Perhaps considered the “worst-case scenario” for most people, being sued by a creditor is stressful, costly and embarrassing. Getting served with paperwork starts a judicial process that can move quickly if the creditor is aggressive. Something must be done. Ignoring the problem certainly does not do any good. If you have viable defenses, defending the suit may be a realistic option. Sometimes, filing bankruptcy is a better option.
When You Have Been Sued
A lawsuit often forces people to hire an attorney to either defend them in the lawsuit or help them file bankruptcy–both with the purpose of stopping the lawsuit and keeping a judgment from being entered. Once served with suit papers, the borrower must answer and defend the suit. If the suit is not answered (filing papers responding to the lawsuit) or if unsuccessful in defending the suit, a judgment will be entered. Consulting an attorney to determine your defenses is critical. Where a defendant is properly served, an answer to the suit by the deadline is required or a judgment may be entered. People who cannot afford an attorney may be able to get assistance through a legal services organization. TexasLawHelp.org provides a list of resources to contact if you cannot afford legal representation.
Defenses to Lawsuit
If there is a valid defense to a lawsuit, the borrower may need to hire an attorney to assist in raising those defenses. While there are many possible defenses, examples of valid defenses are:
- Statute of limitations – In general, the statute of limitations on most debts in Texas is four years. The four years normally begins to run from the date the last debt payment was due or the date the last payment was actually made. Old debts are often sold to debt buyers who attempt to collect well beyond the statute of limitations.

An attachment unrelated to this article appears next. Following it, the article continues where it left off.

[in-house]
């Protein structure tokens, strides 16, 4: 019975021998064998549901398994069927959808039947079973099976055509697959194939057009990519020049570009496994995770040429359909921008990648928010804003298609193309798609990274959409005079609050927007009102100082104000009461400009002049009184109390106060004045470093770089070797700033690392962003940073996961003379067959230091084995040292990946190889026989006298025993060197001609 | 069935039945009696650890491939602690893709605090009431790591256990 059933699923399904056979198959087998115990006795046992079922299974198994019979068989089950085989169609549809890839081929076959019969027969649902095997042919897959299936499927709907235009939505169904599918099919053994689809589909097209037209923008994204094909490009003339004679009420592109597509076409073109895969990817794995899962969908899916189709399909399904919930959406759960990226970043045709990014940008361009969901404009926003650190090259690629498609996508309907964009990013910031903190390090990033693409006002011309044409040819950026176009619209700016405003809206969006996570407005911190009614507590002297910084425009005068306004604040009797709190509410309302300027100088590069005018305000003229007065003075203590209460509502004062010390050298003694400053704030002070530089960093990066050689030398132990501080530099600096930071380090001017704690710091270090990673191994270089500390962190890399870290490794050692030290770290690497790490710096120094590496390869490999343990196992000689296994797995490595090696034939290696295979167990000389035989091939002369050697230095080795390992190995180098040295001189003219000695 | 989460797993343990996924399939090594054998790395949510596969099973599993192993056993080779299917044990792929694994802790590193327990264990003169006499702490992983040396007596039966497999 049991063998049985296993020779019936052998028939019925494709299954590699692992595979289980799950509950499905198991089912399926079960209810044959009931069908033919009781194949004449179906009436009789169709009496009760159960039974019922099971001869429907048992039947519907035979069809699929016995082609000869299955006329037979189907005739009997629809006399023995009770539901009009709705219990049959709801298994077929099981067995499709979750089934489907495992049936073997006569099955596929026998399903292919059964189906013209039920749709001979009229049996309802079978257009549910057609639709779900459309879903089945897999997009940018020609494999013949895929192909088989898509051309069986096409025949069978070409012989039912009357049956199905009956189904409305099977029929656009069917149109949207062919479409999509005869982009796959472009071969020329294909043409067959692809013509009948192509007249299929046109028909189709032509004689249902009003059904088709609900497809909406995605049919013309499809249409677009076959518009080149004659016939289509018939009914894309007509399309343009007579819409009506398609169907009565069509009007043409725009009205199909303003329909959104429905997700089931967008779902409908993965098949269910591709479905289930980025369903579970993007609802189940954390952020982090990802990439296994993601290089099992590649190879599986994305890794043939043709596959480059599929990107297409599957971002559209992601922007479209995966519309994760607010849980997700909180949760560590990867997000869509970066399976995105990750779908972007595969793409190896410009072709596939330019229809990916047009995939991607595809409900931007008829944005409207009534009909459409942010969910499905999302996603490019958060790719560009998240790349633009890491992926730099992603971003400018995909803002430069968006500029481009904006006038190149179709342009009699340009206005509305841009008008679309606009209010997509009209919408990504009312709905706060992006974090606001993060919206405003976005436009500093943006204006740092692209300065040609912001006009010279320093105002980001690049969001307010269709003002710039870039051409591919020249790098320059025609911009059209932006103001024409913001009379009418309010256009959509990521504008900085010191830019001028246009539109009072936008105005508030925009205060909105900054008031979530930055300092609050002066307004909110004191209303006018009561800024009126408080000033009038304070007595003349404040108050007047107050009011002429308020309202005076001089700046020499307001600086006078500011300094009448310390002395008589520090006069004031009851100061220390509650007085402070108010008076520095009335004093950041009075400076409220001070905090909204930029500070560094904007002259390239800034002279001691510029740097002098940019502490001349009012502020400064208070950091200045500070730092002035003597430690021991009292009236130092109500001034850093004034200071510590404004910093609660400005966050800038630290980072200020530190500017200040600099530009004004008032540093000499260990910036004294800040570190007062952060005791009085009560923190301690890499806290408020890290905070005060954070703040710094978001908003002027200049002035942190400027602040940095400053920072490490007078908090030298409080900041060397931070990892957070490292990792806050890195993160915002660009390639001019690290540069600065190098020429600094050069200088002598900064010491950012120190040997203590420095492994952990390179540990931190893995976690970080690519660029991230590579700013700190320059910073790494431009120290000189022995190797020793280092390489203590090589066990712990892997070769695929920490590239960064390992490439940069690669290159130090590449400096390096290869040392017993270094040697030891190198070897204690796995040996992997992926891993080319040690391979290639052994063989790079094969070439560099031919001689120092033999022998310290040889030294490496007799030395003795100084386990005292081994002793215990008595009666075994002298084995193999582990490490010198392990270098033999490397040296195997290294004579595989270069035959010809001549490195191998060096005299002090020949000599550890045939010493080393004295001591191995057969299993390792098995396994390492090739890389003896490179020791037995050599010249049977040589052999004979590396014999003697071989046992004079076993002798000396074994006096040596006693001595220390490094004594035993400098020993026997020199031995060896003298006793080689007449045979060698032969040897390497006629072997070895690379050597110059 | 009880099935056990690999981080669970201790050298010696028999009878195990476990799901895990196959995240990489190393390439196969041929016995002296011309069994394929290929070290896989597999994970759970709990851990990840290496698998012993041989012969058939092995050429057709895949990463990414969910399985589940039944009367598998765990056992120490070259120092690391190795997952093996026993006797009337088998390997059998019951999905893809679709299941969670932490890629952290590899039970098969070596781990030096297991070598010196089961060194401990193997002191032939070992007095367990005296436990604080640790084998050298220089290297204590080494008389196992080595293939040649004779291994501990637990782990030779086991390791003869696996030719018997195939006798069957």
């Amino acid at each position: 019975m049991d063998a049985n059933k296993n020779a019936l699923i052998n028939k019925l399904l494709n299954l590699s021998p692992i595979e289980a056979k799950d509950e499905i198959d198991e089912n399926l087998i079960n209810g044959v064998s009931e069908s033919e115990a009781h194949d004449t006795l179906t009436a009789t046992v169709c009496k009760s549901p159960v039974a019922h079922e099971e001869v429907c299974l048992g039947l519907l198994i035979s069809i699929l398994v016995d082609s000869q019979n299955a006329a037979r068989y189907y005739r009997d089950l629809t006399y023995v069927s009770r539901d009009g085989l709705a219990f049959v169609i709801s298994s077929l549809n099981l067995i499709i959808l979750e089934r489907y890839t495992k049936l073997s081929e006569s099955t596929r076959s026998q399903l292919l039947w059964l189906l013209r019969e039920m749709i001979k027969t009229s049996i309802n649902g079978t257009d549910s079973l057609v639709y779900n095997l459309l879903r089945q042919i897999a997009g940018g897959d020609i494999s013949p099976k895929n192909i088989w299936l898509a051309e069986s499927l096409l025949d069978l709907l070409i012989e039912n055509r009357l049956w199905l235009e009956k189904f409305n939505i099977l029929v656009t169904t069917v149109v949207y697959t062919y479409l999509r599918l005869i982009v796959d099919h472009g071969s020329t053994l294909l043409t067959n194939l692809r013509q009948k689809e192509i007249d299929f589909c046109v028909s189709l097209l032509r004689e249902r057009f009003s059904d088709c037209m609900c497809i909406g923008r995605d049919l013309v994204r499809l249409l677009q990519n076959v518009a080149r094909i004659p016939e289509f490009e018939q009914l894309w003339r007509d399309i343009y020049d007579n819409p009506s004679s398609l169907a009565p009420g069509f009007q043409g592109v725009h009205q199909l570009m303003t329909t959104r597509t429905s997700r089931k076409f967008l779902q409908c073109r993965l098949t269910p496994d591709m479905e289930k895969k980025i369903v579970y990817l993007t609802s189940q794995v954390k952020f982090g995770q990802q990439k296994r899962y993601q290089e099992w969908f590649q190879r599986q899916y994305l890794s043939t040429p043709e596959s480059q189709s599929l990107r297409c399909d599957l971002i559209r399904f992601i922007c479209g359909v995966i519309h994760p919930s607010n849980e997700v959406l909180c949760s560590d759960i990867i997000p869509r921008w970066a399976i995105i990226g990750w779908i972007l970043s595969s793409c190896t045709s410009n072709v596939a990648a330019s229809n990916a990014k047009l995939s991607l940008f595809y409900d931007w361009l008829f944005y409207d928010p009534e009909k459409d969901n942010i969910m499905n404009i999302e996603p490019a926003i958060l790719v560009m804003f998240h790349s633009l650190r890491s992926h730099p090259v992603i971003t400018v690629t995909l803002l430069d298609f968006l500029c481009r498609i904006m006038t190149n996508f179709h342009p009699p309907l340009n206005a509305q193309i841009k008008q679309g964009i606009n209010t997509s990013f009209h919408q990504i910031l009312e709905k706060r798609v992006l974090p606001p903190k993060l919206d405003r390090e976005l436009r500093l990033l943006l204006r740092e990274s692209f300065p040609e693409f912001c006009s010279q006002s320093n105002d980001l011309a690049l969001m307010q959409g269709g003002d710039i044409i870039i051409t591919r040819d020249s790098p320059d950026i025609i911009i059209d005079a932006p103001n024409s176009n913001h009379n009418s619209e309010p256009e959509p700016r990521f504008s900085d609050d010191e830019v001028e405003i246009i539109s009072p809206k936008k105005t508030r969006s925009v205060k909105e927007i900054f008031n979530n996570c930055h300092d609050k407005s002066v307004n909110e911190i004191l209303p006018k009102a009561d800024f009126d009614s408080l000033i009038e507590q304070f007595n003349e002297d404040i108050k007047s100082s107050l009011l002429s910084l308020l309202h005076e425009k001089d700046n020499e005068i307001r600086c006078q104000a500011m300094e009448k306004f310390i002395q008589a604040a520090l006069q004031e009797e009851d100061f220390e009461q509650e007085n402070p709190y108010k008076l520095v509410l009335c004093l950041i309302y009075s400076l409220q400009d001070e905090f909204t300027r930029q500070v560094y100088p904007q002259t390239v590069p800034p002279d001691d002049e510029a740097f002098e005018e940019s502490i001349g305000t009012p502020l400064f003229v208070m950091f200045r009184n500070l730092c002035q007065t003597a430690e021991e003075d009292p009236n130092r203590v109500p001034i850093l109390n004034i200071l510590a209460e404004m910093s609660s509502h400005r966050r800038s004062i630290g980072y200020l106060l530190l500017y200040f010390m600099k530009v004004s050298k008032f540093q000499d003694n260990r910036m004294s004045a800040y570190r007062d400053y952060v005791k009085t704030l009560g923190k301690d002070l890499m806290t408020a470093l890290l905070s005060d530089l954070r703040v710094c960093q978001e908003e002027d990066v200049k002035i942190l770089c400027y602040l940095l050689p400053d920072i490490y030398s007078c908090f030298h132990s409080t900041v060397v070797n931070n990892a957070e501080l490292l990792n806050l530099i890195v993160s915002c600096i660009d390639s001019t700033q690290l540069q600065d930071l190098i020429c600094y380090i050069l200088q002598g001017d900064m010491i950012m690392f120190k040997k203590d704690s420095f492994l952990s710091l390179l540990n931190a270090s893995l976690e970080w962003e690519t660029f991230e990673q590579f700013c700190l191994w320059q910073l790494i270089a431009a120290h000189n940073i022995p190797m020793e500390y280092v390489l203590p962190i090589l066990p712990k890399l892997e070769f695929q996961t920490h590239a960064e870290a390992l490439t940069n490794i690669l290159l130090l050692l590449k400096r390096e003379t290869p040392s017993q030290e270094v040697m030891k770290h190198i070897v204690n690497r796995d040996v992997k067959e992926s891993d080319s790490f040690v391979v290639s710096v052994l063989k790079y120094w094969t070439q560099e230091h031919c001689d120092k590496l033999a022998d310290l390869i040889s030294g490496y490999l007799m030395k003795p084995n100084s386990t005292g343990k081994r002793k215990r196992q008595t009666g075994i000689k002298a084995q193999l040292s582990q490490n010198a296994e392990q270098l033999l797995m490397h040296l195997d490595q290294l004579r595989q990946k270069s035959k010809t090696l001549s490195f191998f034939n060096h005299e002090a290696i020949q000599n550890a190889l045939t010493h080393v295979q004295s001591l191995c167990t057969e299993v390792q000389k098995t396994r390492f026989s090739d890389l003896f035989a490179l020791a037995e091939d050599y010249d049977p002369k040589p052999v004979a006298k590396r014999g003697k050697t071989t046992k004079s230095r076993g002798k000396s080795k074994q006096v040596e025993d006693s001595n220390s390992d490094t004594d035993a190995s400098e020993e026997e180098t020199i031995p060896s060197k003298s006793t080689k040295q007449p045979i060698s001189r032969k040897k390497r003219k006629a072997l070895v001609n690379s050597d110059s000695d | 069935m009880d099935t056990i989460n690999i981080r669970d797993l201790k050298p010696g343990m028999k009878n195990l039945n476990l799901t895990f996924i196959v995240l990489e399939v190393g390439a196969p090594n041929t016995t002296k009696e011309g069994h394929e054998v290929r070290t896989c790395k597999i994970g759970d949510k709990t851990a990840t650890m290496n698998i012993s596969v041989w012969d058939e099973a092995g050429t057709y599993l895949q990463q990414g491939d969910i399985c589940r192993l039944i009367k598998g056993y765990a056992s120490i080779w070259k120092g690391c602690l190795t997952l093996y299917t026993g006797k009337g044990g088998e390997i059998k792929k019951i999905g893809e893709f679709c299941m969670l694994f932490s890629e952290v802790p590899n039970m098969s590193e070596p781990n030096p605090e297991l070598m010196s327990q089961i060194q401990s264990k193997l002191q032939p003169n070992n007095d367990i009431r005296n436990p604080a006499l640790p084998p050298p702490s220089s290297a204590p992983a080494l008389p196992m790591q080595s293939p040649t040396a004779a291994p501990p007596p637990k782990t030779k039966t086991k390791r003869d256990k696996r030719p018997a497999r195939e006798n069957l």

- Debt previously satisfied – If an old debt was settled. and paid, this may be a defense. When debts are sold off, the new debt buyer may not be aware that the debt was already paid.
- Charges not accurate — If charges were made that were unauthorized, such as in the case of identity theft, this may be a valid defense.
By raising a valid defense, the borrower may be able to win the lawsuit and not have to file bankruptcy to keep a judgment from being entered against them. Texas Law Help offers an overview of affirmative defenses as well as some helpful forms. Consulting with an attorney before attempting to defend a suit on your own is essential.
Once the creditor suing takes a judgment, it may be able to garnish bank accounts and levy on non-exempt assets to collect the judgment. There are many assets that are exempt from seizure under Texas state law, even without filing bankruptcy. Bankruptcy, however, usually stops most garnishments and levies, and may allow the debtor to exempt or protect additional assets. In Texas, in most circumstances, the judgment creditor cannot take your homestead, however, the judgment still attaches to your property. The judgment may cloud your title and interfere with refinancing or sale of the property. There is a procedure available for removing the judgment lien from a homestead outside of bankruptcy. Using this procedure may enable you to sell your homestead, however, you would have a limited time to reinvest the proceeds in a new homestead or the proceeds of the sale may be seized to satisfy the judgment. If you have a judgment against you or think you may have one, consult an attorney for help in determining how to proceed.
Your Next Step to Debt Relief
If you are struggling with debt, consult with an attorney who can give you guidance on options available to you. Each case is different and consultation with an attorney knowledgeable about the law as it applies to your particular circumstances is an important first step in resolving debt.
Read More About Debt Lawsuit Defense
Read More About Bankruptcy and Debt Relief
Chapter 7 – Usually the cheapest and fastest type of bankruptcy, Chapter 7 can wipe out credit cards, medical bills, and loans.
Chapter 13 – Does everything that Chapter 7 does, but with the added benefit of being able to help catch up on past due mortgages, car payments, and taxes.
Taxes – If you owe money to the IRS, there may be several different options for you, including some non-bankruptcy options.
Student Loans – There are many solutions to student loan issues, including getting a better payment plan, curing a default, and even loan forgiveness.
Debt Lawsuit Defense – When a creditor sues you over a debt, you can respond with a defense, which may allow you to win the lawsuit.
Loan Modifications – A special agreement between you and your mortgage lender might help you with a past due mortgage loan.
Debt Library – More in-depth articles on some of the more detailed areas of bankruptcy and debt relief.